This was formally presented to the City of Aberdeen as an earnest of our intentions.  No doubt it is mouldering somewhere in a basement of one or other civic building, but perhaps many years into the future someone will come upon it and know just what we stood for on that memorable day.

 

 

Sep 222011
 

Dr David Kennedy served as  Principal of RGIT/RGU, having been appointed in November 1984  and took up the post on 1 May 1985.  He retired in September 1997. Aberdeen Voice is delighted to present, in two parts, Chapter One of his forthcoming book wherein he recalls the educational debate of the early 1990s and reveals behind the scenes moves to merge Aberdeen’s two higher education establishments.

1991 was an eventful year for higher education in Britain. Colleges operating under the aegis of the Council for National Academic Awards (CNAA) had conducted a lengthy campaign for parity of esteem with universities, which had now met with success.

A Government White Paper published on 20 May 1991 set out the proposals for all polytechnics to have the right to award their own degrees and to decide on the name by which they chose to be known.

Significantly, it also set out the closure of the CNAA, thus forcing those colleges without degree-awarding powers to seek an association with a neighbouring university.  But it did hold out the possibility for some colleges to qualify for degree-awarding powers at some future time.

Here in Scotland, the immediate expectation was that the five major Scottish central institutions, which were fully equivalent in all but name with the English polytechnics, would also become universities.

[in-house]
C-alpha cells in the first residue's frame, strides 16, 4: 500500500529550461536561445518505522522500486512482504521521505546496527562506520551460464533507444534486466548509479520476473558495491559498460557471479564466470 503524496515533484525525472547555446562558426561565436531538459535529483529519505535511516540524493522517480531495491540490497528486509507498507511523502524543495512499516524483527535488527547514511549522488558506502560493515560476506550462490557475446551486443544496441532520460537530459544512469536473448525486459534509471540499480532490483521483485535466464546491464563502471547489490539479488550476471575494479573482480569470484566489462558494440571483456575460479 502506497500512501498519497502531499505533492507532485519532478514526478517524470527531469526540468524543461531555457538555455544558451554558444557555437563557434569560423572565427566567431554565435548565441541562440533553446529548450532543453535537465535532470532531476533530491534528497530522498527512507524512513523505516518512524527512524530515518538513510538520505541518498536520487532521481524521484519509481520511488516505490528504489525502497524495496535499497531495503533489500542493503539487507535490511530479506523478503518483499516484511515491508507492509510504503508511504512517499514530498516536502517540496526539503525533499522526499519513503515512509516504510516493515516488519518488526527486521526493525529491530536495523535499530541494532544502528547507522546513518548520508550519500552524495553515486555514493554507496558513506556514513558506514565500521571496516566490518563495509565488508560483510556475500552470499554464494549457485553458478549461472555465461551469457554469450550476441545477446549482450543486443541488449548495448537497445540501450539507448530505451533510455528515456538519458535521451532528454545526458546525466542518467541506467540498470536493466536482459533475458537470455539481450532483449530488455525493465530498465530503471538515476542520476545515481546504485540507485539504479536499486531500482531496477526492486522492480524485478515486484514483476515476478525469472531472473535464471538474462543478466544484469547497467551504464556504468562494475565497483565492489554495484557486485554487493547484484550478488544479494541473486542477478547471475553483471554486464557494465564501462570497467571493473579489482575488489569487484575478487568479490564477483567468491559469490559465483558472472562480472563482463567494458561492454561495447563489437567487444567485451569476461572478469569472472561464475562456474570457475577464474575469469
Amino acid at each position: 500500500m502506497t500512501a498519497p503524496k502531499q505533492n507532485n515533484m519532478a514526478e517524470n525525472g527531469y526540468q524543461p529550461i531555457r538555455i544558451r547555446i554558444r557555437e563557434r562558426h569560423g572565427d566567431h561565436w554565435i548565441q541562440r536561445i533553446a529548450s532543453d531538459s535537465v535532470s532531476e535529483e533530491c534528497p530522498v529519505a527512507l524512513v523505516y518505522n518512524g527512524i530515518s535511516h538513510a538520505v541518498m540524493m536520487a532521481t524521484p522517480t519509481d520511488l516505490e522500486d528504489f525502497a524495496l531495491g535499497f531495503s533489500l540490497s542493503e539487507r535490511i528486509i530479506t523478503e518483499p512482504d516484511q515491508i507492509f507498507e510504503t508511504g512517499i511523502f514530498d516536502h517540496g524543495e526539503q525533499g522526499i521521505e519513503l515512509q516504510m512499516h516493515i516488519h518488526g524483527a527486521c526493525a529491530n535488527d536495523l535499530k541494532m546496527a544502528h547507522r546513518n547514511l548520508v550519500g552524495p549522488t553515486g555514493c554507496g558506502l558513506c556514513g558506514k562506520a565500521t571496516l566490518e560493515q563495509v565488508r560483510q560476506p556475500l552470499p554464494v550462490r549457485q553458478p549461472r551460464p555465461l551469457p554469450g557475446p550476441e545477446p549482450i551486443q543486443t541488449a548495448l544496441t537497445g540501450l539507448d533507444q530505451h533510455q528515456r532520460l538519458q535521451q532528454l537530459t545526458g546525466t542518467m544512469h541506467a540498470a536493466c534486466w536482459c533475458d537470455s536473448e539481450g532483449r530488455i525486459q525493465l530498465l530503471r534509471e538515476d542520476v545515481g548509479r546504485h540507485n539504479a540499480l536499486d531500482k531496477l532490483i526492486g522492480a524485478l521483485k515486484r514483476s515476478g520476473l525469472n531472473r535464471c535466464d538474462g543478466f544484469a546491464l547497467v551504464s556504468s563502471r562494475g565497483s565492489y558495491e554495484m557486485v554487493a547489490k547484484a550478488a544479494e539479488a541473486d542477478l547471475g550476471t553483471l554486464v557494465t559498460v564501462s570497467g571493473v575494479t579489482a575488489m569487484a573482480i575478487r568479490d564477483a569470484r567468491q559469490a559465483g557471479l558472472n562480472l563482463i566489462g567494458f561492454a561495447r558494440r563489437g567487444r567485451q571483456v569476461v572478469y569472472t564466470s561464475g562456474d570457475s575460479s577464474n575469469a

In launching the White Paper, the Secretary of State for Scotland, Mr Ian Lang, confirmed that polytechnics would become universities.  He went on to say that other colleges would have to wait until criteria were devised by which they might be judged on their suitability for the university title.  He stressed that the title of university had a very special distinction in the United Kingdom and government had to be sure before letting just any old institution call itself a university.

I took the precaution of phoning The Scottish Office to check the accuracy of what had been reported.  This was confirmed, but with regret over Mr Lang’s addition about the distinction of the title ‘university’ to the speech they had prepared for him.

In 1986, two local authority colleges, one in Edinburgh and the other in Glasgow, were brought under the direct funding of the SED.  They became central institutions. 

The one in Edinburgh had a close link with the then Secretary of State for Scotland, Mr Malcolm Rifkind.    His wife had worked at the college where she enjoyed a happy relationship with her colleagues.  The college principal became an educational adviser to the Conservative Party in Scotland, SCUA, and within a couple of years Napier College triumphantly announced itself as Napier Polytechnic Edinburgh.

 The latter must have known what was going on, but kept it from the rest of us.   

This was despite the fact that the Scottish Office had hitherto adamantly refused to allow Scottish institutions to use the title polytechnic and had turned down a number of earlier proposals to do so.

Seemingly, having bedazzled the Scottish Office with Napier stardust, its principal went on with great confidence to say that their next name change would be to that of university.

This was in 1988.

The longer established and more mature institutions were surprised that the expected blast from the Scottish Office never materialised.  We were to learn later to our cost why this was.

Two years after Napier, and shortly before the publication of the White Paper, Glasgow College of Technology changed its name to Glasgow Polytechnic and advertised the fact as “having earned a few more letters” after its name!  Its Principal told me that they had used the word ‘earned’, because they had undergone a thorough vetting by The Scottish Office.  The latter must have known what was going on, but kept it from the rest of us.  We were never told about any change in policy, nor that the title of polytechnic was of such profound significance in Scottish higher education.